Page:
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The World War II Photo of the Week
for 17 January 2005

The Flying Vibrators ...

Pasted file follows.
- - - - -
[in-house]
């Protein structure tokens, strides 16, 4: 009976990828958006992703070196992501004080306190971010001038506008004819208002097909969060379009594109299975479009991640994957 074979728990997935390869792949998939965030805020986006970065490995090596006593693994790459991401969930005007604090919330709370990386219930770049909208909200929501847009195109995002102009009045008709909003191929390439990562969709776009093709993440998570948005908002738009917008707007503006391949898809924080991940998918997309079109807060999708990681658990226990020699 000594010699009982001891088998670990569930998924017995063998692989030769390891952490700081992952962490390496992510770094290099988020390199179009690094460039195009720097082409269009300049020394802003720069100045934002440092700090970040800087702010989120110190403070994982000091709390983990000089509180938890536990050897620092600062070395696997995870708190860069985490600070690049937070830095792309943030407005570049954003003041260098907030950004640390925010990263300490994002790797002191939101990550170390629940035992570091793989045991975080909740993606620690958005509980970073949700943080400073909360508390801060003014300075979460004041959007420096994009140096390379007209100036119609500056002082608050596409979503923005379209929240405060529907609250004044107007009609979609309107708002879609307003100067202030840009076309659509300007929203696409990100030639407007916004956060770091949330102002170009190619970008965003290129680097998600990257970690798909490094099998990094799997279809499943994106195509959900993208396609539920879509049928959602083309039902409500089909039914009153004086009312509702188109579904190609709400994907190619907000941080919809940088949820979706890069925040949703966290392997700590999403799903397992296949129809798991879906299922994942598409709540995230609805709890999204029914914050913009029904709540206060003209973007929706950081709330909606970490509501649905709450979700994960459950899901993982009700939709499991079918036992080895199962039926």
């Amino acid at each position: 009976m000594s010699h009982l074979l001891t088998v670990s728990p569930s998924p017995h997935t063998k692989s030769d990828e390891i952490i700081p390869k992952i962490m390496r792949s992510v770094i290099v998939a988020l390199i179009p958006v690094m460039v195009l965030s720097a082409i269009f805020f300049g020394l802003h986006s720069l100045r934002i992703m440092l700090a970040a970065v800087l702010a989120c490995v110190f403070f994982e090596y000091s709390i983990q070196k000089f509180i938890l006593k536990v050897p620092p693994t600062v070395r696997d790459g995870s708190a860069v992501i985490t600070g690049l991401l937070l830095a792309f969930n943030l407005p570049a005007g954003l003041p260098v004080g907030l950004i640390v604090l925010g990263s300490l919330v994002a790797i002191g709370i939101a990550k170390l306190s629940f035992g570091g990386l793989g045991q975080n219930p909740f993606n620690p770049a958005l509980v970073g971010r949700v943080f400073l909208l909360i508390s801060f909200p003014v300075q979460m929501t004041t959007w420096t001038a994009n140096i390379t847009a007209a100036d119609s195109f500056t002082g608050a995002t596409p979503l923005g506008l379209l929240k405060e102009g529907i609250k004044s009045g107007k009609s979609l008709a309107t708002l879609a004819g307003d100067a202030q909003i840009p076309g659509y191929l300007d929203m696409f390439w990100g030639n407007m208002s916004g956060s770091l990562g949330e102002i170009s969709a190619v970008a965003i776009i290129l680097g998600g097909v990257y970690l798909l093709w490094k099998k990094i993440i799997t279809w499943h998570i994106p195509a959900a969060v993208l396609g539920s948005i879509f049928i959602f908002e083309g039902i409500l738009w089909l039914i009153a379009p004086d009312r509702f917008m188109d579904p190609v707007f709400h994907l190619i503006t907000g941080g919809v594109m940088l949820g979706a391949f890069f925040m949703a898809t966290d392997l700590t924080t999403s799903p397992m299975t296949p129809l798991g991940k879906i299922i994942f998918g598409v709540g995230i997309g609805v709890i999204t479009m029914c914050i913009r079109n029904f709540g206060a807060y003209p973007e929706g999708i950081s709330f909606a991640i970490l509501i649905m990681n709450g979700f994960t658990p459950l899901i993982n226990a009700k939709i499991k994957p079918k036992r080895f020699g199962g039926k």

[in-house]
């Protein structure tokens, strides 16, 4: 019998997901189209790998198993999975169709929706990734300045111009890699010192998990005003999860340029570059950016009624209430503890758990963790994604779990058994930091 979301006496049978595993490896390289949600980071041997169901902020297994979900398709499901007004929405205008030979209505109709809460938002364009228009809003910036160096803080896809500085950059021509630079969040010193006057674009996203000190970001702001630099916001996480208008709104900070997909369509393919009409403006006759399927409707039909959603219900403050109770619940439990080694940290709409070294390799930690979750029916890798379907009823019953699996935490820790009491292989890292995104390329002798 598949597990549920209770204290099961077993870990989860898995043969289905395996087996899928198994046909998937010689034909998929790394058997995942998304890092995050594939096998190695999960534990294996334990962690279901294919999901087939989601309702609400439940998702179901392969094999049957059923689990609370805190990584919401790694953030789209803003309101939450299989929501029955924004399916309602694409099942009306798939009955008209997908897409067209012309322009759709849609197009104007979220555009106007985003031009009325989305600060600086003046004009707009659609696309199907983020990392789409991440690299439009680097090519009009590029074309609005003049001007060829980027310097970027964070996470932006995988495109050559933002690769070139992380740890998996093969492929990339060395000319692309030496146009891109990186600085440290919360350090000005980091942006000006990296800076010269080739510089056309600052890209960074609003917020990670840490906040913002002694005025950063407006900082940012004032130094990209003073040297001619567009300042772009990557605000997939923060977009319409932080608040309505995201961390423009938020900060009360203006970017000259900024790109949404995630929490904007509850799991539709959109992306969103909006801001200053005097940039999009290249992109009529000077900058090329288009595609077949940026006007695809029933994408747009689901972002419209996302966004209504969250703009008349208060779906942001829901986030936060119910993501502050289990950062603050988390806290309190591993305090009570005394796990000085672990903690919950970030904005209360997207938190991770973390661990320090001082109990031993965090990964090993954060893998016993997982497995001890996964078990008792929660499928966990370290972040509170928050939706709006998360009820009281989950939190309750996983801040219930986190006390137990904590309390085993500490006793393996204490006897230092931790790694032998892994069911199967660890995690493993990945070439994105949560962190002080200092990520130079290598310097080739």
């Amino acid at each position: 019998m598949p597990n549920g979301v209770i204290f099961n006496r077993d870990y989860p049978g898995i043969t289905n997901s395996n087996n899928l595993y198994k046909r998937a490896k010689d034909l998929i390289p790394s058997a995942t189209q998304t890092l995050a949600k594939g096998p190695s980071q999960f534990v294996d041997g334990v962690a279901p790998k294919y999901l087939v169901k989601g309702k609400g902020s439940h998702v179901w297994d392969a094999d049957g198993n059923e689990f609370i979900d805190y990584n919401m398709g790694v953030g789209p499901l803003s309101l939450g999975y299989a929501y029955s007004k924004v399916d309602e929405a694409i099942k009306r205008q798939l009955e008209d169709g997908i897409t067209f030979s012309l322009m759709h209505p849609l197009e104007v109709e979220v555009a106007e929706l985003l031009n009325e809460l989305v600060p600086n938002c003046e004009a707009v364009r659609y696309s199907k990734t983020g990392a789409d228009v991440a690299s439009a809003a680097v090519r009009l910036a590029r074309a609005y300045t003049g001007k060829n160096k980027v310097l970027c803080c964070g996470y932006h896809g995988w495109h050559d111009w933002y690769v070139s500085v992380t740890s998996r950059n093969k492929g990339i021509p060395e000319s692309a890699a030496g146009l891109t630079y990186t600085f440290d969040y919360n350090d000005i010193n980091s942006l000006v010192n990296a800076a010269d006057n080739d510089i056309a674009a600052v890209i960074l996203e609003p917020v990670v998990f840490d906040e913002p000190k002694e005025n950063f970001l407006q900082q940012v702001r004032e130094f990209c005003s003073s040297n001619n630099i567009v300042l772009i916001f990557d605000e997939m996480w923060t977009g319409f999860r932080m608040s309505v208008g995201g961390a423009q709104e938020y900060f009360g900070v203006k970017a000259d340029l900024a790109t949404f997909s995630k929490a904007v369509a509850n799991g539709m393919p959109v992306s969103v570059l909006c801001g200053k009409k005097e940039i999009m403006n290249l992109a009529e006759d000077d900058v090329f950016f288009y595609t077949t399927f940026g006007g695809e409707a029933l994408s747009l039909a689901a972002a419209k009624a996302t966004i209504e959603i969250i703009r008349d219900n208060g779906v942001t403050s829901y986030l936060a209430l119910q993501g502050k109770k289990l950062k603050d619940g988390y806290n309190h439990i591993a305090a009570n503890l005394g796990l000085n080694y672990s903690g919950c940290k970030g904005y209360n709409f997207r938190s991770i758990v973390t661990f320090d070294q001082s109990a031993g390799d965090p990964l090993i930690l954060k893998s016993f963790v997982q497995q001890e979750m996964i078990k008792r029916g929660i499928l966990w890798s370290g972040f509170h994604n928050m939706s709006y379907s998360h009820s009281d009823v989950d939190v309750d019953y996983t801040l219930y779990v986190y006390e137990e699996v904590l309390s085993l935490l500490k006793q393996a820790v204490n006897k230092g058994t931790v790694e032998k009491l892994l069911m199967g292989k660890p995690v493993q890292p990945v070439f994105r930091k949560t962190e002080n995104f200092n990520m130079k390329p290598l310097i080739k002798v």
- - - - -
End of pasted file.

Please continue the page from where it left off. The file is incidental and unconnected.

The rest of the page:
The flightline at Randolph Field, Texas is filled with Vultee Valiant BT-13 trainers. In the foreground, a group of air cadets are lectured on the BT-13's virtues as a training craft. The Valiant was the basic trainer most widely used by the USAAF during WW II. It represented the second of the three stages of pilot training — primary, basic, and advanced. Its main use was to transition pilots from a less powerful primary trainer, such as the Piper Cub or the PT-17 Stearman, to the more powerful and complex advanced trainer, the SNJ or Texan. Compared with the primary trainers in use at the time, it was considerably more complex. The BT-13 not only had a more powerful engine, it was also faster and heavier. In addition, it required the student pilot to use two-way radio communications with the ground, operate landing flaps, and featured a two-position variable pitch propeller. Nicknamed the "Vibrator" by the pilots who flew it, the BT-13 was powered by a Pratt and Whitney R-985 engine. The origins of the nickname are unclear, but three reasons are often cited as the source for the moniker: when approaching a stall, the airplane shuddered noticeably; during more daring maneuvers, the canopy was prone to rattling; the powerful radial engine and fixed-pitch prop caused all the windows of nearby buildings to vibrate whenever a BT-13 took off.

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